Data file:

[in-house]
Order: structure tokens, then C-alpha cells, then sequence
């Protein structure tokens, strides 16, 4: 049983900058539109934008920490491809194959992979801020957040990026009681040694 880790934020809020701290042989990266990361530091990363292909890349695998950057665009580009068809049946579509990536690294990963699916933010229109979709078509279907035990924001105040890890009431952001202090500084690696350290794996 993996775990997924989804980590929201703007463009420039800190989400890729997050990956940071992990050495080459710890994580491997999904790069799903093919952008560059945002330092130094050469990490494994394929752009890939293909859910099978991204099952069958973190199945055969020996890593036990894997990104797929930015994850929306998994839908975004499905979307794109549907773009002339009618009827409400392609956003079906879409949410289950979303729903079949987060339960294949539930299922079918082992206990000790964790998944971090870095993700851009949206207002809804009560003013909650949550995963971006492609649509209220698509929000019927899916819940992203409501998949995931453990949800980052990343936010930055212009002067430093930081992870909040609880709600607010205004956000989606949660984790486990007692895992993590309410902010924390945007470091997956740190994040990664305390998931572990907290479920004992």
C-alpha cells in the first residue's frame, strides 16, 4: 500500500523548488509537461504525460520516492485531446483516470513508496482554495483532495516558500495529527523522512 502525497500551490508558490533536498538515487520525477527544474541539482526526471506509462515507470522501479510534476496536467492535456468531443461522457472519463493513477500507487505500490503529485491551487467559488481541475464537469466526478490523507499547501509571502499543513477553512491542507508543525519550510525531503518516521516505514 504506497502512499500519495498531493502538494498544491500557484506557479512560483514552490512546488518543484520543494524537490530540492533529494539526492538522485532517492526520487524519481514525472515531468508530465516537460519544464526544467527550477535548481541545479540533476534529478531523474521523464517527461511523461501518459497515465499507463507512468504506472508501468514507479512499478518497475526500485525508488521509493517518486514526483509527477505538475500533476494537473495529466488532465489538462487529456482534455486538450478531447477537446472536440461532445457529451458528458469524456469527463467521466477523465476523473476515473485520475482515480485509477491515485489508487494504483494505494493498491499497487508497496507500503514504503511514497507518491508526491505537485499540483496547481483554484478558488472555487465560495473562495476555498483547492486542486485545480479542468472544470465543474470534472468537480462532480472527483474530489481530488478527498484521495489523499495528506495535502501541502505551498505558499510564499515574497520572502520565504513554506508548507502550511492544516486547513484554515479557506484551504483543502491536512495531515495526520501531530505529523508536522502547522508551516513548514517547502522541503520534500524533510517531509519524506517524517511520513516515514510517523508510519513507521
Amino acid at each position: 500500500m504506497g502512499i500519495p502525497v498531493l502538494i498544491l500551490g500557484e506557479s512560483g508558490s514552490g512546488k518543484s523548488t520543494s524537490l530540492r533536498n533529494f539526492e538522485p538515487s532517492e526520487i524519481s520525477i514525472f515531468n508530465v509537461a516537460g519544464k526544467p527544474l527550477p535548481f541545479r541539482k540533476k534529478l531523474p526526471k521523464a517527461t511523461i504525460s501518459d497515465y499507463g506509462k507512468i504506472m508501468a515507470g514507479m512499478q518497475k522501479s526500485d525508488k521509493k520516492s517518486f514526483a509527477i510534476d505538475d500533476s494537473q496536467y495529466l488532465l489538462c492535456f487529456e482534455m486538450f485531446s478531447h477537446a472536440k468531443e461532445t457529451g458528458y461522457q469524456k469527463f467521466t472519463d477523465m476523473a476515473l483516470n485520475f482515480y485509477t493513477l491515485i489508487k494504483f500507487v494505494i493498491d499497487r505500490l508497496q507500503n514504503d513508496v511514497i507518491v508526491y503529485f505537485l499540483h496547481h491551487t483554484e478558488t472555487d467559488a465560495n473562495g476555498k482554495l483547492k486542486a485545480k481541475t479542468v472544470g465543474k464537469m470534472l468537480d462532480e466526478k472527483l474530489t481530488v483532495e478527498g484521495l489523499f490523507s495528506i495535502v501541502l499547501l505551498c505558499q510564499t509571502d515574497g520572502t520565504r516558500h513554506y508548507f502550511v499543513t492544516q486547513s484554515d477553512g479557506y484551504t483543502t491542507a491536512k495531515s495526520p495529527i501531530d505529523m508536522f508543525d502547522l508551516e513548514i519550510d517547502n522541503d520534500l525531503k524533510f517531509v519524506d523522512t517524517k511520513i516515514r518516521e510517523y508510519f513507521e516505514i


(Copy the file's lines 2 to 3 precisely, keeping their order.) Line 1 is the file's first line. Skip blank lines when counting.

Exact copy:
Order: structure tokens, then C-alpha cells, then sequence
């Protein structure tokens, strides 16, 4: 049983900058539109934008920490491809194959992979801020957040990026009681040694 880790934020809020701290042989990266990361530091990363292909890349695998950057665009580009068809049946579509990536690294990963699916933010229109979709078509279907035990924001105040890890009431952001202090500084690696350290794996 993996775990997924989804980590929201703007463009420039800190989400890729997050990956940071992990050495080459710890994580491997999904790069799903093919952008560059945002330092130094050469990490494994394929752009890939293909859910099978991204099952069958973190199945055969020996890593036990894997990104797929930015994850929306998994839908975004499905979307794109549907773009002339009618009827409400392609956003079906879409949410289950979303729903079949987060339960294949539930299922079918082992206990000790964790998944971090870095993700851009949206207002809804009560003013909650949550995963971006492609649509209220698509929000019927899916819940992203409501998949995931453990949800980052990343936010930055212009002067430093930081992870909040609880709600607010205004956000989606949660984790486990007692895992993590309410902010924390945007470091997956740190994040990664305390998931572990907290479920004992």